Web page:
Bust out your summer shoes and pillbox hats, the Shaw Guild Garden Tour returns on June 11 in a new walkable format.
"This year we thought we would try to have it just in Old Town,” garden tour convener Jane Catcher said in an interview Tuesday.
Normally, the garden tour is set up across the entire municipality, but Catcher said she specifically wanted to have a tour this year that was accessible entirely by foot, which is not possible if gardens were hosted in St. Davids, Queenston and Virgil.
“I wanted to try to have it so that some of the gardens were close enough together that I could have guests walk from one garden to another,” she said.
Another reason for making the tour focused in the Old Town this year is to commemorate the 60th anniversary of the Shaw Festival.
“The Shaw Guild was formed back in 1974 and it was formulated to really support and promote the festival,” Catcher said.
The first garden tour was held in 2005 and this year marks the 16th iteration of the event, as it was not held in 2020 due to the pandemic.
Last year the tour was held in the fall to navigate concerns around the pandemic but Catcher is happy to have it return to the spring for 2022, she said.
“We always sort of consider the Shaw Guild Garden Tour to be the kickoff to the season,” she said.
She said one important aspect the guild considers when choosing which weekend to host the event is knowing what other festivals and events are scheduled in town.
“We have a great relationship with the Strawberry Festival, for example, and we never have (the garden tour) the same weekend as the Strawberry Festival,” she said.
Another change this year is the types of gardens on display.
“We have a very nice blend of gardens this year. Not just, you know, professionally manicured hardscape gardens,” said Catcher.
“We have gardens that were planted and created by our homeowners and they then grew into what I'm going to call a real labour of love.”
That labour of love was a central aspect to Catcher's garden tour philosophy this year.
“One garden in particular on Regent Street is a true labour of love for the homeowner. He even so much has tried his hand at making his own mulch," she said.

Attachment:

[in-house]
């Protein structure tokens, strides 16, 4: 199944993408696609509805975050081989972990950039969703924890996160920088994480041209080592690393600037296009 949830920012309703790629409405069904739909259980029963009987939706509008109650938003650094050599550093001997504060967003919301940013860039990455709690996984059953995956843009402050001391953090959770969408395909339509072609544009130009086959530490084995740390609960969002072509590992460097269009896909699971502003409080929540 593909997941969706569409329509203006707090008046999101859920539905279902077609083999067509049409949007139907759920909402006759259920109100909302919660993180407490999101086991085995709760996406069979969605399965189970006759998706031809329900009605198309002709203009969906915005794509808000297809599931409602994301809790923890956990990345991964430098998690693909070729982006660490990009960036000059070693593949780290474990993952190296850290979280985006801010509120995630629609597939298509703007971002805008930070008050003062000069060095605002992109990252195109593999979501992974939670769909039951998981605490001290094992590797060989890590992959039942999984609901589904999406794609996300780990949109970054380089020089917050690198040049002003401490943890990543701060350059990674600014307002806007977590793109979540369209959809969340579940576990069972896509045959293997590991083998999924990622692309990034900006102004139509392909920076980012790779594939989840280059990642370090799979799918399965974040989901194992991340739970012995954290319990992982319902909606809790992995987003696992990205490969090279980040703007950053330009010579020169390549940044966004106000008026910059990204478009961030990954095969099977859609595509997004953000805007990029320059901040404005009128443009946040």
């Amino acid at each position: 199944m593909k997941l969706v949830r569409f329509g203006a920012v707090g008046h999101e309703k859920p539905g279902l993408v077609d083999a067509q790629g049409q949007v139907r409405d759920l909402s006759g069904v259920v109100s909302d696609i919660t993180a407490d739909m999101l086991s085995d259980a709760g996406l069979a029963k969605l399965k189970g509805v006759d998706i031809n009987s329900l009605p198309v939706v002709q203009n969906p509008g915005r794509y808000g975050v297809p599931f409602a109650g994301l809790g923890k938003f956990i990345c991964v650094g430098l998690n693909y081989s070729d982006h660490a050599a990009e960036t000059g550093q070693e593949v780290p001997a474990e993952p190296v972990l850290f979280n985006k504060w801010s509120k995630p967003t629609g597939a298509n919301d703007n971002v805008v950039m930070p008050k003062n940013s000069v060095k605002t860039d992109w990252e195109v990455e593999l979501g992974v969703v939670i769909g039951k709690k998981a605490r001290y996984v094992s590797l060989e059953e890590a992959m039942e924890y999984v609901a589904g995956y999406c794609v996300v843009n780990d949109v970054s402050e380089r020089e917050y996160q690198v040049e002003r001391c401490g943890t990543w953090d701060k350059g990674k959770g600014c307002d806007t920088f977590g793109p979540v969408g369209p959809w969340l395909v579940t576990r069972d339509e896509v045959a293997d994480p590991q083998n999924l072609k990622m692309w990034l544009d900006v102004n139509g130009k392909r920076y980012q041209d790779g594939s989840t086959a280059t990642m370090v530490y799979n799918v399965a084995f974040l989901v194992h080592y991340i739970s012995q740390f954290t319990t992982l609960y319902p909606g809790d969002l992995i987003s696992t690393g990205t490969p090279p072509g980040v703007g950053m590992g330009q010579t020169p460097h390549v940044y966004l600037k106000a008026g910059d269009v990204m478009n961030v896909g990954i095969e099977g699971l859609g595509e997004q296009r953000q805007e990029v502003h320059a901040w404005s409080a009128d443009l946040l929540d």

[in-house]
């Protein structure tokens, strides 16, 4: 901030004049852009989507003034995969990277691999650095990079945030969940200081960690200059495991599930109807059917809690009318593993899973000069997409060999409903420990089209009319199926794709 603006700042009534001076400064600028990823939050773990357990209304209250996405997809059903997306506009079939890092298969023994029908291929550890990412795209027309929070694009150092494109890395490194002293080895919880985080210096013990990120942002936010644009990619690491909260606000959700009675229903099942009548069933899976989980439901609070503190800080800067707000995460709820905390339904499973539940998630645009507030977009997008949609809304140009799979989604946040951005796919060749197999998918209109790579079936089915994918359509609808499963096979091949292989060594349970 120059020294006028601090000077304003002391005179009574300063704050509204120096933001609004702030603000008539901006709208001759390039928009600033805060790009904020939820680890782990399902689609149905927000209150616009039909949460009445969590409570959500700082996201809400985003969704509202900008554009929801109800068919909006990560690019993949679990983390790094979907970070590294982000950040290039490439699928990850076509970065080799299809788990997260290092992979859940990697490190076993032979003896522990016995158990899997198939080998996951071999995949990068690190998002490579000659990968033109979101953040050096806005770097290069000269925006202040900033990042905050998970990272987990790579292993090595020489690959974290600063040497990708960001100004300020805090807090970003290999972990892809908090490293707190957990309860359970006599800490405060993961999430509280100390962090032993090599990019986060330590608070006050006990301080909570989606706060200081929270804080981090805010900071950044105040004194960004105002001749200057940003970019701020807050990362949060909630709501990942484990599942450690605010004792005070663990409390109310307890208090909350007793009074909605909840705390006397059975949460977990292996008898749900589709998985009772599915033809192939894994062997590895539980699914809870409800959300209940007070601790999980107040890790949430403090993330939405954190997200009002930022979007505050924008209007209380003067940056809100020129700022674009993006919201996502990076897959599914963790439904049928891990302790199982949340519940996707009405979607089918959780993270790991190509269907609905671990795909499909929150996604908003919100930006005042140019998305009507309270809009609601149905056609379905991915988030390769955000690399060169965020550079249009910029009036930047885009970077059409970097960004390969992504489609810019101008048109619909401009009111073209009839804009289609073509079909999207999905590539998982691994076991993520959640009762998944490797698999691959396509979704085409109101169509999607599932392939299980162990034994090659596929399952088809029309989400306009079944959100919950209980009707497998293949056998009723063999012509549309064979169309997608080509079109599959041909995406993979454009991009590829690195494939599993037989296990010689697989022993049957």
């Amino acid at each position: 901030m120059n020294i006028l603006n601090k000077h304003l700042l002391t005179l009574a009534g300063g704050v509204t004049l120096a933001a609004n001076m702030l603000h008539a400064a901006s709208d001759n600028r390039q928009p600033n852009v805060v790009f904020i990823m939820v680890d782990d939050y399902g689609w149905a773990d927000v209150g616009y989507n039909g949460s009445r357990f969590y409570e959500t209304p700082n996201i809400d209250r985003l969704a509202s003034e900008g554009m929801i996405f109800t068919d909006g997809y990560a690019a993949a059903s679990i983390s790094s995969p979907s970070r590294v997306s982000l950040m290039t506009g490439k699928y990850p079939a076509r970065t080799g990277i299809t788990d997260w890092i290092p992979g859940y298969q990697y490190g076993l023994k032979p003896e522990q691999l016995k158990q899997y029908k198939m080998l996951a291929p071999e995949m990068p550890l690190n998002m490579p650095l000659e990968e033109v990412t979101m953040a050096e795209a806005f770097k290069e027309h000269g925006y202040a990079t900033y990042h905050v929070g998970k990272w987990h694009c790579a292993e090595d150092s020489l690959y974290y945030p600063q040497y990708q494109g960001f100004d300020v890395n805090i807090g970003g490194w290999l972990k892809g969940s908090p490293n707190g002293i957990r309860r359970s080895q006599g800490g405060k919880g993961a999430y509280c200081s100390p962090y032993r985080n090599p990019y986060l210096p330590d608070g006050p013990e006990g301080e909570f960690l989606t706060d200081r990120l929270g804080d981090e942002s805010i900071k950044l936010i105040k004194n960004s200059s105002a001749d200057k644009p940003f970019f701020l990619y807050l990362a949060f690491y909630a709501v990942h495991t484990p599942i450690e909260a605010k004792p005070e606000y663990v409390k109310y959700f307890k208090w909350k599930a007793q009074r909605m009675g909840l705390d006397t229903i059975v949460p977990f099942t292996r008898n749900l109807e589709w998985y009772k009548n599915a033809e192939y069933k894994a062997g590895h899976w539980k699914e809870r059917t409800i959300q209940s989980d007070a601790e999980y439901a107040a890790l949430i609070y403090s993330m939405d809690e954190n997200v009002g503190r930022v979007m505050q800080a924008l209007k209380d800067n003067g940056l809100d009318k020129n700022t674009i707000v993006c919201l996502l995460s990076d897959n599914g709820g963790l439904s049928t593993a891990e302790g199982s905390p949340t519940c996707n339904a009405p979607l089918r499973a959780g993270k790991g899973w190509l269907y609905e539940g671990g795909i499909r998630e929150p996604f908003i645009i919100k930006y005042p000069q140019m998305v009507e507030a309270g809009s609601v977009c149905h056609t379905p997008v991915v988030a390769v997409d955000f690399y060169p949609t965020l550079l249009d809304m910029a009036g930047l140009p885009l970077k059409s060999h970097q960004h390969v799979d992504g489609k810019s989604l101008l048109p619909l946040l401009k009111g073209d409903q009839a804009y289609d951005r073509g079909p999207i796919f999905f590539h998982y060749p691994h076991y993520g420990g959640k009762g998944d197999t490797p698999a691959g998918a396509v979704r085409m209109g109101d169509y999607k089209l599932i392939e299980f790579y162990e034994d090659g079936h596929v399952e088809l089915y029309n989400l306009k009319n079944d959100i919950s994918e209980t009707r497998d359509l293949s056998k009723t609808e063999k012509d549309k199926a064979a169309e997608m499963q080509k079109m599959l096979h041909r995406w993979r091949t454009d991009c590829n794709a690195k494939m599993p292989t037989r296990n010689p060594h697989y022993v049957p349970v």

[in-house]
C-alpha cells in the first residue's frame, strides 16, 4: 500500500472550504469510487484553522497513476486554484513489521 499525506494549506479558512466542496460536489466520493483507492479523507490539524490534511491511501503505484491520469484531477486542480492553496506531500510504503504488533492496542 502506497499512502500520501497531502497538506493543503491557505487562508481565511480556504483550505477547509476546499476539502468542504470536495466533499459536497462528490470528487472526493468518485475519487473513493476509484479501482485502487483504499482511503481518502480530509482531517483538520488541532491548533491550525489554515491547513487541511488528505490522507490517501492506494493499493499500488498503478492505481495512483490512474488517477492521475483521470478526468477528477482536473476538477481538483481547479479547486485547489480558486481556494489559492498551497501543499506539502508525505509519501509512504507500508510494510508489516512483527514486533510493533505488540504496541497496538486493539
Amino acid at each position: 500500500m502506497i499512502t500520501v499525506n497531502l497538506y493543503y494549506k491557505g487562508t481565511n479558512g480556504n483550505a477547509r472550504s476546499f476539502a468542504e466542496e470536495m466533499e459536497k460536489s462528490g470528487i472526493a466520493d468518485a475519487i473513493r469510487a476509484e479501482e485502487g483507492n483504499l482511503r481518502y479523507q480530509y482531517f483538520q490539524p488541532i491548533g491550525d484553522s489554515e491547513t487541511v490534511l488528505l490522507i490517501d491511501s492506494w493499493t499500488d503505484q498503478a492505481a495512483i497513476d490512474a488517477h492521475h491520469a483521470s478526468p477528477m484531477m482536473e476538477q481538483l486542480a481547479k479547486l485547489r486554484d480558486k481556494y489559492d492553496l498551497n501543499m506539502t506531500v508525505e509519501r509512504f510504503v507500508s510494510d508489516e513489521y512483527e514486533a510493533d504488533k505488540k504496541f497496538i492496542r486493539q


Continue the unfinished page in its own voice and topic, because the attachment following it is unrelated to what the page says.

“There's just a real story for him to share with patrons and our guests as they come and learn about flowers and gardening.”
Catcher was enthusiastic as she talked about how personally attached many homeowners are to their gardens and landscapes.
“One little story this year is in one of these huge windstorms that we've had, a 100-year-old tree came down. And (the homeowner) said, ‘I feel like we’ve had a loss in the family.’ She was very, very taken aback by the loss of this tree,” Catcher said.
It’s not just a labour of love for the garden hosts. Catcher gives credit to the team of eight people who work with her to organize the tour. She said they start planning the day after the previous tour ends.
“Many a leader has said this but I couldn’t do it without them. I truly could not,” she said.
On top of that, it takes a staggering 110 volunteers on the day of the tour to ensure it all goes smoothly.
“Everything from a cashier to a greeter to people within the gardens that then help with wayfinding,” she said.
Catcher said so many volunteers are needed that two of her team members, Kim Mustill and Susan MacDonald, solely focus on finding volunteers leading up to the tour.
“One other person that needs a pat on the back is Cheryl Morris,” Catcher said.
“Cheryl has done many things for the Shaw and the Shaw Guild. One of the things that she does for the garden tour, for instance, is she puts together what we refer to as the brochure.”
The brochure has evolved into what Catcher calls the Garden Magazine, which is given out to everyone who purchases a ticket to the tour.
Also new this year is that each garden is going to be accompanied by some sort of special event, ranging from musicians performing to painters creating art while guests enjoy the gardens.
“And all of our musicians and artists have given us, gratis, their time,” she said.
The Shaw Guild Garden Tour is on June 11, from 10 a.m. to 4 p.m. Tickets are available in advance through the guild and Eventbrite for $30.
Participating gardens this year are at 270 Niagara Blvd., 217 Butler St., 282 Nassau St., 188 Prideaux St., 27 Delater St., 277 Regent St., and at 23 and 25 Bayberry Lane.
Tickets will also be available for purchase on the day of the tour at any of the eight hosting gardens for $30, cash only.
Evan Saunders, Local Journalism Initiative Reporter, The Lake Report